The most important thing is the boot fitter.  They need to know feet and know their stock so they can ask you about your skiing, look at your feet, and have a few suggestions ready for you to try.  Even with recommended stores, try calling ahead, make up a story about someone coming in with foot problems and ask who is their most experienced boot fitter.  Ask the fitter's working hours.  When you go in, don't mention the call, but ask for that fitter.

post #6 of 17

Soft Snow Guy might be right that September is the best time of year to buy boots, but you need boots now.  

 

Also echo, good work on identifying boots as the most important item.  Boots will outlast many pairs of skis if you get the right ones and replace the liner at least once.

 

Boots fit much better today with the heat form liner.  Take your time shopping and be willing to go look more if you are not happy with the fit.  

 

Skiing definitely helps the winters go buy and it is so much fun.

 

 

Skis, bindings and poles should be pretty cheap and very serviceable used.  This is a good place to ask if you find something on craigslist.

 

Don't undersell your ability.  With your past ski experience the way modern equipment has made skiing easier you will be schussing along in no time.

post #7 of 17

+1 on the Boot Pro, from what I've heard.  I demoed skis there a couple of weeks ago (great customer service), and, discussing the skis on the lift and here, I was told very positive things about their boot-fitting.  There are many good boot fitters in this neck of the woods -- two that I know: Bill Haight, Green Mountain Orthotics Lab at Bromley (and, in theory, soon to be at Stratton, too), whose work I can personally attest to, and Nick Blaylock at Mt. Snow Sports.

 

Good luck!

post #8 of 17
Thread Starter 
Quote:
Originally Posted by SoftSnowGuy View Post

 

The best time to buy boots is at the September sales.  The shops will have new stock they want to sell to get money to pay their bills, and last year's left overs they really want to sell.  The end of the season is the worst time to buy.  Some shops will put buyers into just about anything to get it out the door.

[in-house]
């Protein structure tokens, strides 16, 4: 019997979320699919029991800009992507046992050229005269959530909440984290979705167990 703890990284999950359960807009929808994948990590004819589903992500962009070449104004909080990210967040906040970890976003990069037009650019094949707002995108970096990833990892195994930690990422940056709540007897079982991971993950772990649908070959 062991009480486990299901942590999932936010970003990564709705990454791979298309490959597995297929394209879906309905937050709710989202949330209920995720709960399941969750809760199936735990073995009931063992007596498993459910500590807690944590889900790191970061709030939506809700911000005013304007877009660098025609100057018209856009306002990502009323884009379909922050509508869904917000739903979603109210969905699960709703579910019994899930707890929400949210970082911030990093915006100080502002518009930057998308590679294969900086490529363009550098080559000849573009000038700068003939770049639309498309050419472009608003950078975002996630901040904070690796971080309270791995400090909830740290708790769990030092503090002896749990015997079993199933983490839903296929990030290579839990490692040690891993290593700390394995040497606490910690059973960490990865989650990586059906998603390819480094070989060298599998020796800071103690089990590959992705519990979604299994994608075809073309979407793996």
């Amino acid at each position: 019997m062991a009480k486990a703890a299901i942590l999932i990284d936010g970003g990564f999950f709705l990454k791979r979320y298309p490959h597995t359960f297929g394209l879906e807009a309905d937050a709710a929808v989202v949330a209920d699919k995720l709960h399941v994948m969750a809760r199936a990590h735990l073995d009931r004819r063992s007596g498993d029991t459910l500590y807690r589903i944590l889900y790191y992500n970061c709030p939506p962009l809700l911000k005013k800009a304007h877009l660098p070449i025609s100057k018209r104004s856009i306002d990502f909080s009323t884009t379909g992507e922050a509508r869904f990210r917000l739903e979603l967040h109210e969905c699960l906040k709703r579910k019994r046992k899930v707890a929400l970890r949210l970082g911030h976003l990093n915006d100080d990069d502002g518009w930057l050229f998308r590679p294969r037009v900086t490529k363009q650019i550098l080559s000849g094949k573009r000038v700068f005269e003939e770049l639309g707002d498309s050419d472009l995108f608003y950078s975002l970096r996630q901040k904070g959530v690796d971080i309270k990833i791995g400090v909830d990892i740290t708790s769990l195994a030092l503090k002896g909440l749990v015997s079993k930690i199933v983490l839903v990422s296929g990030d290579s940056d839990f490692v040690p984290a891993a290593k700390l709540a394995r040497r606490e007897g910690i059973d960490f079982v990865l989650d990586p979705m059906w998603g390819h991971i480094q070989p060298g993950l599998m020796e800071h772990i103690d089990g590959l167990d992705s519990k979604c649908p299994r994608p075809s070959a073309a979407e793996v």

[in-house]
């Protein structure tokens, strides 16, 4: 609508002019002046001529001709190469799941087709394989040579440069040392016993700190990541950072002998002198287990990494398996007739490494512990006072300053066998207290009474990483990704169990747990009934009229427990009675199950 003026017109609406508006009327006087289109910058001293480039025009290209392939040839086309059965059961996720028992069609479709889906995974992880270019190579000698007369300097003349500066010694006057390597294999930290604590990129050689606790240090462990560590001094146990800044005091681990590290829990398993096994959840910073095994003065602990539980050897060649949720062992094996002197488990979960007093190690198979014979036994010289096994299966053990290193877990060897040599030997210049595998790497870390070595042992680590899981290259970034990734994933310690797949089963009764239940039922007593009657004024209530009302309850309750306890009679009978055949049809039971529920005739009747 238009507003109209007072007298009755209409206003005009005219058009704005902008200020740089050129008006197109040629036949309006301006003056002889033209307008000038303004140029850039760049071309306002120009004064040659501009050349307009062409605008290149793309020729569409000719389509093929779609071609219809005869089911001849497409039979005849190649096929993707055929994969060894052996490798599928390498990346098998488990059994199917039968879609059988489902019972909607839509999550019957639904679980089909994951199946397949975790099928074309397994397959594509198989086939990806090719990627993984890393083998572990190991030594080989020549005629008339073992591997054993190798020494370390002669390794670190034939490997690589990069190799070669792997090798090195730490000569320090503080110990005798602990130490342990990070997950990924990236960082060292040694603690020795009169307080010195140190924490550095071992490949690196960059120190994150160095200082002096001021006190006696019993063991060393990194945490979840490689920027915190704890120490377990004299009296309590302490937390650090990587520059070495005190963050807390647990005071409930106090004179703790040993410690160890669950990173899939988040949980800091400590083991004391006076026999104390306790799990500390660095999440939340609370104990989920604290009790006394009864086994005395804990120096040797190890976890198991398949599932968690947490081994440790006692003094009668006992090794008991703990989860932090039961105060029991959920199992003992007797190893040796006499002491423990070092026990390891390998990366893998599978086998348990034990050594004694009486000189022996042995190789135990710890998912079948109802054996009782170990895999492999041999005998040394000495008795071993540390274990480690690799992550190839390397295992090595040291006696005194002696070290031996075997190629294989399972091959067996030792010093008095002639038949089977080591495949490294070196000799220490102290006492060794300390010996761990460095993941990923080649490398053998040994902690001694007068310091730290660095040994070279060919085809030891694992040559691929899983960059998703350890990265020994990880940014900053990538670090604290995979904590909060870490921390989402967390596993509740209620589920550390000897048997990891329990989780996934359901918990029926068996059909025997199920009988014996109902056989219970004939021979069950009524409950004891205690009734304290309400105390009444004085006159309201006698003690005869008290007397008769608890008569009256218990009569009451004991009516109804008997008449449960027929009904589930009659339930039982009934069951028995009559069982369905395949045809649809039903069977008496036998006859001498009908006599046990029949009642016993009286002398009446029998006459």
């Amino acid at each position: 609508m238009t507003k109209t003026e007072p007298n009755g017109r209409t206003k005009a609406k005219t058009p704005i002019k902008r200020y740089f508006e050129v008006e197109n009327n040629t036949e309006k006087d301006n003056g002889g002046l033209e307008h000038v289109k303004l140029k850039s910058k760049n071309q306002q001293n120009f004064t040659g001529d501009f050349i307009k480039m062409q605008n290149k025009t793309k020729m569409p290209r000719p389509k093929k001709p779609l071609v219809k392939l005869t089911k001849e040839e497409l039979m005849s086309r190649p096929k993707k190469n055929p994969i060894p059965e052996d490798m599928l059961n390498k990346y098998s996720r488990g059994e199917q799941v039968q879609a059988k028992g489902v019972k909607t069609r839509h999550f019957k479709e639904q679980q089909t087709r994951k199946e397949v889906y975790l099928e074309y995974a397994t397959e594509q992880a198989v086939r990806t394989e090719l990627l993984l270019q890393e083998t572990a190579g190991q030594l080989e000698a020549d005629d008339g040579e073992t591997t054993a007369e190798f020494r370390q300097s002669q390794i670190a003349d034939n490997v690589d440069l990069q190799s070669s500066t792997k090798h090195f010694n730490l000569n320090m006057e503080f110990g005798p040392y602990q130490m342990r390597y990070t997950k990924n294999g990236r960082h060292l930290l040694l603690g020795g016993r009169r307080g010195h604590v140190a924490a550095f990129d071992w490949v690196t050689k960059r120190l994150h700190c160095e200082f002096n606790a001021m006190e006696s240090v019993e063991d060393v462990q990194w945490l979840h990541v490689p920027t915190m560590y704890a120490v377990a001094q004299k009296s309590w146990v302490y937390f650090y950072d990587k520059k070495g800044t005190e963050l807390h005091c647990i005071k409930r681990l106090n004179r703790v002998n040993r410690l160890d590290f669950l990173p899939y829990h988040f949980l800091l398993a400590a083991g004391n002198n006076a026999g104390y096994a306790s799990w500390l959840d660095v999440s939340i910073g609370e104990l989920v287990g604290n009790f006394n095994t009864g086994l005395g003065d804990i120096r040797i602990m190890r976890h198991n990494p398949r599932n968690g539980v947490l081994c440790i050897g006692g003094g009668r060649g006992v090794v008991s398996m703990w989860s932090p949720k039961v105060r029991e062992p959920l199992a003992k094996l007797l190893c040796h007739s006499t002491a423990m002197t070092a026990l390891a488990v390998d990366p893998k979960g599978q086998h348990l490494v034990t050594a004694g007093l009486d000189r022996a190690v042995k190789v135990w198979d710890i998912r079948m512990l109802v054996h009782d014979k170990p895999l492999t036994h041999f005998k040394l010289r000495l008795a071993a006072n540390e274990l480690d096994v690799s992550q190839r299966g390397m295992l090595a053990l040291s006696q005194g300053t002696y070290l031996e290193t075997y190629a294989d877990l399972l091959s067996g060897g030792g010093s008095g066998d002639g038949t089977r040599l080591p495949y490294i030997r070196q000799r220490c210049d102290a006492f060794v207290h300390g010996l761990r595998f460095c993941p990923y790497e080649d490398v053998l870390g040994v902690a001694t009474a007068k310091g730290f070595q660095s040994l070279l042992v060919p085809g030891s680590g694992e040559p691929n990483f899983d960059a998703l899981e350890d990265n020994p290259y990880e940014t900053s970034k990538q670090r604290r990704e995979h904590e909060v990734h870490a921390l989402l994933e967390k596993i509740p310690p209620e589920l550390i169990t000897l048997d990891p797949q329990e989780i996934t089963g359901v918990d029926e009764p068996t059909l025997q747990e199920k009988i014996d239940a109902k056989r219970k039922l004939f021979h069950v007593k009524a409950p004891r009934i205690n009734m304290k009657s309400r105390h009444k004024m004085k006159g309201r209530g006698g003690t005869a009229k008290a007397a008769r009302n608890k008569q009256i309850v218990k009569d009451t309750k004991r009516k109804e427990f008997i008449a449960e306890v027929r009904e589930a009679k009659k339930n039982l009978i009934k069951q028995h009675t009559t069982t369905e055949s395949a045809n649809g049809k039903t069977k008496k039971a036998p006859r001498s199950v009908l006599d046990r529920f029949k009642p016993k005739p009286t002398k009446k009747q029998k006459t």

Quote:
Originally Posted by Maineac View Post
 

Soft Snow Guy might be right that September is the best time of year to buy boots, but you need boots now.  

 

Also echo, good work on identifying boots as the most important item.  Boots will outlast many pairs of skis if you get the right ones and replace the liner at least once.

 

Boots fit much better today with the heat form liner.  Take your time shopping and be willing to go look more if you are not happy with the fit.  

 

Skiing definitely helps the winters go buy and it is so much fun.

 

Skis, bindings and poles should be pretty cheap and very serviceable used.  This is a good place to ask if you find something on craigslist.

 

Don't undersell your ability.  With your past ski experience the way modern equipment has made skiing easier you will be schussing along in no time.

 

Would the sales at the beginning of next season be worth skiing in rental boots for the rest of this season? (remember that's all I've skied in, so that's kind of where my expectations are at currently… you can't miss what you've never had?)  I was originally planning on renting everything for this season anyway until I really started jonesing for my own gear and read all these threads raving about boots and how they can change your life. My feet were killing me in December when I went, but since I've only ever skied in rentals I just thought that's what ski boots feel like. 

 

Also, YES! as a Floridian in New England I had a rough time with winter last year, but I'm having so much fun already, even only having had a few days on the mountain :) 

post #9 of 17
Quote:
Originally Posted by LSkeris View Post



Would the sales at the beginning of next season be worth skiing in rental boots for the rest of this season? (remember that's all I've skied in, so that's kind of where my expectations are at currently… you can't miss what you've never had?)  I was originally planning on renting everything for this season anyway until I really started jonesing for my own gear and read all these threads raving about boots and how they can change your life. My feet were killing me in December when I went, but since I've only ever skied in rentals I just thought that's what ski boots feel like. 

Also, YES! as a Floridian in New England I had a rough time with winter last year, but I'm having so much fun already, even only having had a few days on the mountain smile.gif 

You do as you like, of course, but you may want to watch for the late season sales, too.

The great thing about skiing is what it does for your appreciation of winter. After a while, you may find yourself impatient in July.
post #10 of 17
Quote:
Originally Posted by LSkeris View Post
 
Quote:
Originally Posted by SoftSnowGuy View Post

 

The best time to buy boots is at the September sales.  The shops will have new stock they want to sell to get money to pay their bills, and last year's left overs they really want to sell.  The end of the season is the worst time to buy.  Some shops will put buyers into just about anything to get it out the door.